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SUNDANCE 2020 World Cinema Dramatic Competition

Review: Identifying Features

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- The first feature film by Mexico’s Fernanda Valadez is a very well-directed road movie, following a mother in search of her missing son who disappeared en route to the US

Review: Identifying Features
Mercedes Hernández in Identifying Features

"Maybe my son is dead, but I have to know." Illegal economic migration from Mexico to the US, and the climate of extreme violence which reigns supreme south of the Rio Grande, has formed the focus of many films to date. But for her first feature film Identifying Features, unveiled in the World Cinema Dramatic Competition of the 36th Sundance Film Festival, Fernanda Valadez has chosen a rather innovative angle; a human approach which nonetheless reflects the great abyss engulfing the entire country at the beginning of the 2010s. Tracing the stoic and persistent meanderings of a mother in search of her young son who vanished without a trace while making his way to the US with a friend in pursuit of the American dream, the film tackles with great accuracy- and in a simple and healthily discrete fashion, taking care to avoid excesses of melodrama- the terrible subject of human disappearances and the omnipresence of fear in a Mexican society that is struggling under the stranglehold of armed groups.

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Written by the director herself alongside Astrid Rondero, the story is very well thought out and skilfully introduces secondary characters who cross paths with our protagonist Magdalena (Mercedes Hernández), a 48-year-old single mum living a sparse life in the State of Guanajuato, in a small house surrounded by a plot of land from which she watched her son Jesús (Juan Jesús Varela) and his friend Rigo disappear into the distance hoping to reach Arizona. Two months later, having received no news from them since their last phone call, made as they were about to get on a bus not far from the border, their mothers report their disappearance, at which point Federal police photos confirm Rigo is dead. Magdalena decides to go to the area herself and embarks upon a veritable odyssey, marked notably by two encounters. Firstly, that with middle-class woman Olivia (Ana Laura Rodríguez), in a centre where bodies are identified, who is also a mother to a missing son and who persuades Magdalena not to give up on her search, even if everything seems to point towards Jesús being dead (his bag was found amongst a number of dead bodies). Secondly, while Magdalena is making her way towards a rural community to meet a survivor of a bus attack, she randomly comes across Miguel (David Illescas), who is returning to his family home following expulsion from the US where he has been living for the past four years…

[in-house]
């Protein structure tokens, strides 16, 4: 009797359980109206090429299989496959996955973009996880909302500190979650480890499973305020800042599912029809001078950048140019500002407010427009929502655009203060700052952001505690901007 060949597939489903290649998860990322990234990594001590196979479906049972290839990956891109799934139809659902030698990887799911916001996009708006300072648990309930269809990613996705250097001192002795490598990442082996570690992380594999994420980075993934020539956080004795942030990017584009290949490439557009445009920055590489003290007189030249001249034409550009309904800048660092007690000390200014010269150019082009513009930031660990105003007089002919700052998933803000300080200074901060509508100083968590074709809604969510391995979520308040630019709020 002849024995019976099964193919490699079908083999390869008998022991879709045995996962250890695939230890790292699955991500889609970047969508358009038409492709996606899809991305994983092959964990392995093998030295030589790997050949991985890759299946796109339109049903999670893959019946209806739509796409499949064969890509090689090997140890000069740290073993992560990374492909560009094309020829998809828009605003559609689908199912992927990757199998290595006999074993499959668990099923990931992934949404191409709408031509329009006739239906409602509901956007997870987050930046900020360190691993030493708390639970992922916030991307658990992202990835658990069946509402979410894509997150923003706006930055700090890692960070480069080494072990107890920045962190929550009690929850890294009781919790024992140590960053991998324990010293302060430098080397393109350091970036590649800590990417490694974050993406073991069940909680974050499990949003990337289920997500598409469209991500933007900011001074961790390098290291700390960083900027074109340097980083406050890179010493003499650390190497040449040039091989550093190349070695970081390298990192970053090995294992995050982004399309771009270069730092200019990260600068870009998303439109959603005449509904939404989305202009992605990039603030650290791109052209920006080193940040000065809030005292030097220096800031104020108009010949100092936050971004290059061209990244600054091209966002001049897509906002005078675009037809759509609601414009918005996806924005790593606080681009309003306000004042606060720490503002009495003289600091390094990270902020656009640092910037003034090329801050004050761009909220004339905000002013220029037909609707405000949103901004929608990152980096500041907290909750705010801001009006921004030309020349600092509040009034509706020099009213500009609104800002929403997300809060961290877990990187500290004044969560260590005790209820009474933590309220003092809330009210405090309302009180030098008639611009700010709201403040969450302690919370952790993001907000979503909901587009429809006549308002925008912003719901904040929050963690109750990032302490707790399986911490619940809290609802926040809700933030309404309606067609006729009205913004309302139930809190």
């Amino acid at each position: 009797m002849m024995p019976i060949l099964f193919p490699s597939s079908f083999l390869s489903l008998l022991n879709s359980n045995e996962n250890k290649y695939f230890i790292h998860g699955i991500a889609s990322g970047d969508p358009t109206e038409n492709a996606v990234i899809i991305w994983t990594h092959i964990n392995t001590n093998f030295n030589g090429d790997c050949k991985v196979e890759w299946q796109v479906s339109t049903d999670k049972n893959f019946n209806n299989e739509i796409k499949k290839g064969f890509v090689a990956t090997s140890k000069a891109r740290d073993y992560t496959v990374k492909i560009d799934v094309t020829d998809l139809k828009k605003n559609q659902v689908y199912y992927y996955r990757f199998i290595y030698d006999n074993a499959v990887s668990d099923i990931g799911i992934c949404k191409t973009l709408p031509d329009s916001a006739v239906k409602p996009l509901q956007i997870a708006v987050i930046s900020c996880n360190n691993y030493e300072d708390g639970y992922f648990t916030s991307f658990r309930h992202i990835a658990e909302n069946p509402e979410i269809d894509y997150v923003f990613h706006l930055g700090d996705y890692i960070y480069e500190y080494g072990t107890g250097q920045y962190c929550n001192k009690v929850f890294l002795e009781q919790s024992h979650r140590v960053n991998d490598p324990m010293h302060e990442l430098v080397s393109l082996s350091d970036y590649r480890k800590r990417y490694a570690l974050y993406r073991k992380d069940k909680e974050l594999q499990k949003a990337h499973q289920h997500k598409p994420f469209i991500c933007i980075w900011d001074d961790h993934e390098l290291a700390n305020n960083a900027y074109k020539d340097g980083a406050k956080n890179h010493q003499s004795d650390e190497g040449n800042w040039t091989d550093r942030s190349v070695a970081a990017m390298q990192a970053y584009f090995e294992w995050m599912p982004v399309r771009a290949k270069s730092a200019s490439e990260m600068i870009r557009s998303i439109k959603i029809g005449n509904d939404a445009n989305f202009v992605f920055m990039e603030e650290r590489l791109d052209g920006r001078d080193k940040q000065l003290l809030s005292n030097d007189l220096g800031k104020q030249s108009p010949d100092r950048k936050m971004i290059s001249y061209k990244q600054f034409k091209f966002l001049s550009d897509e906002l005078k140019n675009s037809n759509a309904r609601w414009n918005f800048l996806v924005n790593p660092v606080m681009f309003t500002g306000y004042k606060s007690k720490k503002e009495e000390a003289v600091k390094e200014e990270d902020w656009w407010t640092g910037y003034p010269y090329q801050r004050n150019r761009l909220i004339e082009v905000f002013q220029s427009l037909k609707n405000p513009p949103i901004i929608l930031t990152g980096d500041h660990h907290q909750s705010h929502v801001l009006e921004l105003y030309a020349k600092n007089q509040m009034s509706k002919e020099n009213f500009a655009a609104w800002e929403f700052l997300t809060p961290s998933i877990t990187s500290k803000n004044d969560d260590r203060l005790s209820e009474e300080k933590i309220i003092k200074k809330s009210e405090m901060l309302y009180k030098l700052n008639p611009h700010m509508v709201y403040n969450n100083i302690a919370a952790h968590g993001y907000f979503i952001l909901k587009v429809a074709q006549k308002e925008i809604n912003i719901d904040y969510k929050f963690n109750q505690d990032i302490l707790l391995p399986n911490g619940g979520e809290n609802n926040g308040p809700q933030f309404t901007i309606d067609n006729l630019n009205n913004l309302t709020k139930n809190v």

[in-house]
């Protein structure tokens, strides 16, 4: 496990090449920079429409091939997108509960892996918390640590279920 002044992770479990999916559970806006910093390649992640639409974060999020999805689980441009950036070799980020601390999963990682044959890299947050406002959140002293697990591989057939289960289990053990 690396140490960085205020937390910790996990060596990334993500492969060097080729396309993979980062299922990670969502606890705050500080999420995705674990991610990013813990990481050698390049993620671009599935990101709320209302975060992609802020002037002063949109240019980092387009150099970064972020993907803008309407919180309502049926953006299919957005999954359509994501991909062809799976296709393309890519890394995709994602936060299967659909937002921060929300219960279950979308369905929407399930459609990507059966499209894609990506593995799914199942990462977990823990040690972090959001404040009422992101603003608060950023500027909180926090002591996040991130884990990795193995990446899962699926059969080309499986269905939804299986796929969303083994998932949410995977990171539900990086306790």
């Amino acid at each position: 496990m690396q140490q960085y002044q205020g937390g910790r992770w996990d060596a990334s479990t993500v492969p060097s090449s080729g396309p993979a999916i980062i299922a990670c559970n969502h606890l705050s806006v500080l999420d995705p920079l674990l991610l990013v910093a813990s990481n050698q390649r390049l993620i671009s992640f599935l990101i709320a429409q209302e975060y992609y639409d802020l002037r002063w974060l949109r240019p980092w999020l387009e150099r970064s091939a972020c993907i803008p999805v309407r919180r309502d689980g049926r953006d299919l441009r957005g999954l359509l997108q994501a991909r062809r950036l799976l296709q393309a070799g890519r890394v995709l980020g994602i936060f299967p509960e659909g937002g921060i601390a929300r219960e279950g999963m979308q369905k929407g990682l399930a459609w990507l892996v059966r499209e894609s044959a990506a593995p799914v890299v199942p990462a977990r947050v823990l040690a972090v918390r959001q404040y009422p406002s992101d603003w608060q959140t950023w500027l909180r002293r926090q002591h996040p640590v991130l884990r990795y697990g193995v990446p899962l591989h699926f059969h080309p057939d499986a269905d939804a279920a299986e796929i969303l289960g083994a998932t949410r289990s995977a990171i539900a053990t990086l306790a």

Sliding the situation under a microscope, Identifying Features moves constantly with its main character, slowly advancing (at a skilfully controlled pace) towards a landscape that’s increasingly wild, both literally and metaphorically. A seemingly simple though beautiful portrait of a woman of the people and a mother, of whom the slightest facial movements are followed closely by the camera, the film (which benefits from Claudia Becerril’s wonderful work at the helm of photography and from the musical expertise of Clarice Jensen) ultimately consists of several fine layers, which allow it to embrace the subject in all its depth, from individual yearnings to migrate, to the seedlings of trust and solidarity which emerge against a backdrop characterised by threats and things left unsaid. It’s a vast off-camera terrain which will eventually take a very physical form, and which speaks volumes of the boundaries of the human heart and of the undeniable qualities of this director, who should be watched with interest.

Identifying Features is produced by Mexican outfits Corpulenta Producciones, Avanti Pictures and Enaguas Cine, alongside Spanish group Nephilim Producciones, and is sold by France’s Alpha Violet.

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(Translated from French)

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